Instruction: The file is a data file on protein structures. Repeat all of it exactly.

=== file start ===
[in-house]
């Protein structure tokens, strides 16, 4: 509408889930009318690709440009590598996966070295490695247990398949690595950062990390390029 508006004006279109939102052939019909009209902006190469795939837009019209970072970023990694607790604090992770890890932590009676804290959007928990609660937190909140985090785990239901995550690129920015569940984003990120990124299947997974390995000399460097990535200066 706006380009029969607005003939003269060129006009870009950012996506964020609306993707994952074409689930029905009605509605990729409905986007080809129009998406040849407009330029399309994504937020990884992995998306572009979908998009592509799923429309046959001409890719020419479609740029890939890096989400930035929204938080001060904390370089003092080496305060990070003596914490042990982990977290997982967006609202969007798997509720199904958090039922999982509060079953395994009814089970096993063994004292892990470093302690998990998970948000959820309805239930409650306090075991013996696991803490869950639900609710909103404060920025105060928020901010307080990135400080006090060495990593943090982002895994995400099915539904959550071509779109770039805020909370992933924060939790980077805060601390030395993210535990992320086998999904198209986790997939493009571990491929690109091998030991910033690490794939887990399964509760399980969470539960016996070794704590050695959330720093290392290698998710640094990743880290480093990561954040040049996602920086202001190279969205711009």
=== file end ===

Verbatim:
[in-house]
């Protein structure tokens, strides 16, 4: 509408889930009318690709440009590598996966070295490695247990398949690595950062990390390029 508006004006279109939102052939019909009209902006190469795939837009019209970072970023990694607790604090992770890890932590009676804290959007928990609660937190909140985090785990239901995550690129920015569940984003990120990124299947997974390995000399460097990535200066 706006380009029969607005003939003269060129006009870009950012996506964020609306993707994952074409689930029905009605509605990729409905986007080809129009998406040849407009330029399309994504937020990884992995998306572009979908998009592509799923429309046959001409890719020419479609740029890939890096989400930035929204938080001060904390370089003092080496305060990070003596914490042990982990977290997982967006609202969007798997509720199904958090039922999982509060079953395994009814089970096993063994004292892990470093302690998990998970948000959820309805239930409650306090075991013996696991803490869950639900609710909103404060920025105060928020901010307080990135400080006090060495990593943090982002895994995400099915539904959550071509779109770039805020909370992933924060939790980077805060601390030395993210535990992320086998999904198209986790997939493009571990491929690109091998030991910033690490794939887990399964509760399980969470539960016996070794704590050695959330720093290392290698998710640094990743880290480093990561954040040049996602920086202001190279969205711009």